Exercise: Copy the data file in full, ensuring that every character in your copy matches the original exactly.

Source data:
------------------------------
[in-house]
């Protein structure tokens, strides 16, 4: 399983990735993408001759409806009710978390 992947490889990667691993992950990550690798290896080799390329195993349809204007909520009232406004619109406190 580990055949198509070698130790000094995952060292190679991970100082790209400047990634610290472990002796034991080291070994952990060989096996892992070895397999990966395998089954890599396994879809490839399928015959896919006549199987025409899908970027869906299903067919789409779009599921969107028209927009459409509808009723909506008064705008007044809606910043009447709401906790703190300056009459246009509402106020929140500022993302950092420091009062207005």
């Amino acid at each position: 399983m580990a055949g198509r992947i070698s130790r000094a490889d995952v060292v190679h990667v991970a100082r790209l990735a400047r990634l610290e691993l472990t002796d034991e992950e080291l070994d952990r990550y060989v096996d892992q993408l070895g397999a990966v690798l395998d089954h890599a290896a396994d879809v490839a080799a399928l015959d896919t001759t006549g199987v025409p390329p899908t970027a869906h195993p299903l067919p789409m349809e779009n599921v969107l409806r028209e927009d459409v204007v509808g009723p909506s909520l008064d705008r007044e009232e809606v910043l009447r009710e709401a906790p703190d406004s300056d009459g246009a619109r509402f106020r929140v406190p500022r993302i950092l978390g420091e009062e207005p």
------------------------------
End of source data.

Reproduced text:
[in-house]
């Protein structure tokens, strides 16, 4: 399983990735993408001759409806009710978390 992947490889990667691993992950990550690798290896080799390329195993349809204007909520009232406004619109406190 580990055949198509070698130790000094995952060292190679991970100082790209400047990634610290472990002796034991080291070994952990060989096996892992070895397999990966395998089954890599396994879809490839399928015959896919006549199987025409899908970027869906299903067919789409779009599921969107028209927009459409509808009723909506008064705008007044809606910043009447709401906790703190300056009459246009509402106020929140500022993302950092420091009062207005």
């Amino acid at each position: 399983m580990a055949g198509r992947i070698s130790r000094a490889d995952v060292v190679h990667v991970a100082r790209l990735a400047r990634l610290e691993l472990t002796d034991e992950e080291l070994d952990r990550y060989v096996d892992q993408l070895g397999a990966v690798l395998d089954h890599a290896a396994d879809v490839a080799a399928l015959d896919t001759t006549g199987v025409p390329p899908t970027a869906h195993p299903l067919p789409m349809e779009n599921v969107l409806r028209e927009d459409v204007v509808g009723p909506s909520l008064d705008r007044e009232e809606v910043l009447r009710e709401a906790p703190d406004s300056d009459g246009a619109r509402f106020r929140v406190p500022r993302i950092l978390g420091e009062e207005p």